Baggins' tale begins... and it's a journey fraught with peril

THERE is a lot at stake when the first Hobbit movie premieres this week - for a director, a couple of Hollywood studios, even for a country.

Director Peter Jackson has reunited the team behind the Lord of the Rings movies for the first instalment of a new trilogy that Hollywood insiders estimate will cost up to $1 billion to make and market.

The long-awaited adaptation of J.R.R. Tolkien's fantasy novel, about Bilbo Baggins' adventure with 13 dwarves to recover treasure guarded by a dragon named Smaug, makes it debut in Wellington on Wednesday.

And there is much riding on its being a success.

For a start, even with the massive goodwill generated by Jackson's return to Middle Earth, The Hobbit: An Unexpected Journey is a financial gamble for Hollywood studios Warner Bros and MGM.

The trilogy will also have a multibillion-dollar impact in New Zealand, given how much The Lord of the Rings boosted tourism. From 1999 to 2004, spending by international visitors doubled to $6 billion a year.

But probably the biggest risk is for Jackson's revered status with millions of Lord of the Rings fans.

As George Lucas discovered when he returned to the Star Wars saga with The Phantom Menace, devoted fans are quickly disenchanted when a movie does not match a director's own high standards.

New Zealand director Jackson overcame countless setbacks while filming the Lord of the Rings trilogy. The movies went on to gross almost $3 billion worldwide and won 17 Oscars.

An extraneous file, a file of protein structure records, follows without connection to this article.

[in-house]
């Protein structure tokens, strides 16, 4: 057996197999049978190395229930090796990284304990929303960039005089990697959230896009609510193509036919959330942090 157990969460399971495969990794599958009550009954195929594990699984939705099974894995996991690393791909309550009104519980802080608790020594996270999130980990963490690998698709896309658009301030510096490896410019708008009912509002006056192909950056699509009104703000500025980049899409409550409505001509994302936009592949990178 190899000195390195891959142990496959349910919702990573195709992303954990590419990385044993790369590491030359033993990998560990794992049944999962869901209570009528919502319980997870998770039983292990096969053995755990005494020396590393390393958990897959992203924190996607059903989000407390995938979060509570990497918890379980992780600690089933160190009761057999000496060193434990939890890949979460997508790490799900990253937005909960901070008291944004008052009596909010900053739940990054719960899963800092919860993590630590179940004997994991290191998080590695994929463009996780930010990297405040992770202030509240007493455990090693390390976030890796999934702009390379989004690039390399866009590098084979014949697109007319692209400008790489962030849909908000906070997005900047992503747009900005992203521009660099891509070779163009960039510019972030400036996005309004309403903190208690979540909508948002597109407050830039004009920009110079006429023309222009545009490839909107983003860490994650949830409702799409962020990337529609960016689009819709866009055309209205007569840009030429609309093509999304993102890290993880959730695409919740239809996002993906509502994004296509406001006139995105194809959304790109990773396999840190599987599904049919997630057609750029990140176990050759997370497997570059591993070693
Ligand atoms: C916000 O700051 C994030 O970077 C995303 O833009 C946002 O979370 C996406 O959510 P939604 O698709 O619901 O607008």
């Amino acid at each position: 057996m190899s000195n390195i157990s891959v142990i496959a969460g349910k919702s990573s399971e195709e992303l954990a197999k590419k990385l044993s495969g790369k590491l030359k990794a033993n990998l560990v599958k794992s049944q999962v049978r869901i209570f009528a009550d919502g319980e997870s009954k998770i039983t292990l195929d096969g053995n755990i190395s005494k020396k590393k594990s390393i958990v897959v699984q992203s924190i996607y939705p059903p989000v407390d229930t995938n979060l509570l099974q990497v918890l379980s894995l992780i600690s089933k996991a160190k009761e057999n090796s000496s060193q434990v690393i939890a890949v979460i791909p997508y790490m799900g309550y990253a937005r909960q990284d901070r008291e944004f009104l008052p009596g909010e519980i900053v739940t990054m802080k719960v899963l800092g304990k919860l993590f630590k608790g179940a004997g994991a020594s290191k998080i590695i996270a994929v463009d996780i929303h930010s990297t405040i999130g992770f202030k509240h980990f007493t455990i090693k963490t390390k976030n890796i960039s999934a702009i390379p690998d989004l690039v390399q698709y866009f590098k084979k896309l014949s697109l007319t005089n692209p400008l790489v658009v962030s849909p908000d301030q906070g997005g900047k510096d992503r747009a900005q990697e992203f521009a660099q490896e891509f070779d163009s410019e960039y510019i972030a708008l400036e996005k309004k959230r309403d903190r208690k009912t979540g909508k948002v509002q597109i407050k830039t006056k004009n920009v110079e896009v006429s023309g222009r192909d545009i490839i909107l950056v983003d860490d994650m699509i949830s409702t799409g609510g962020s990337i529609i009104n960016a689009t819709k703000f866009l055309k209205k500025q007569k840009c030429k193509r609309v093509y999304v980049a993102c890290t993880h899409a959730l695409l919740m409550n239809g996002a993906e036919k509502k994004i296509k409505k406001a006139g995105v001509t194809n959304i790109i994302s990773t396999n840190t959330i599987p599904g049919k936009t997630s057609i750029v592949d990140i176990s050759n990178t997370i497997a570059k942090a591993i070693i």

It is almost unthinkable The Hobbit could be so successful on every level, but Jackson is actually being even more technically and creatively adventurous this time round. He has shot the movie in 3D at 48 frames-a-second rather than the usual 24 to give audiences a visually richer experience.

The movie also expands on the novel by using Tolkien's notes for a planned revision.

Jackson told Fairfax Media that there would be no sense that he is trying to drag out the story to fill three movies when audiences see An Unexpected Journey.

''It's a much faster-paced film than the Lord of the Rings films were and yet we only get part of the way through the story, of course,'' he said.

English actor Martin Freeman plays Bilbo Baggins, with the returning cast including Ian McKellen as Gandalf, Cate Blanchett as Galadriel and Hugo Weaving as Elrond.

More than a month before An Unexpected Journey opens in Australia, there have been strong advance ticket sales. Samantha Philp, the national film promotions and partnership manager for Event Cinemas, said ticket sales were twice that of The Avengers and 15 per cent up on The Dark Knight Rises after 16 days. And while short of the final Twilight and Harry Potter movies, some Gold Class sessions have already sold out.

The strong ticket sales come despite the movie receiving some advanced attention that those behind it would rather it hadn't.

Members of the animal rights group PETA plan to protest at the premiere about the alleged deaths of more than two dozen horses and other animals during the shoot.

Jackson and the film's producers said they ''completely reject'' the claims, with a representative saying some animals died of natural causes. A studio spokesman blamed the controversy on animal wranglers who were dismissed during filming.

The story Baggins' tale begins... and it's a journey fraught with peril first appeared on The Sydney Morning Herald.

Smartphone
Tablet - Narrow
Tablet - Wide
Desktop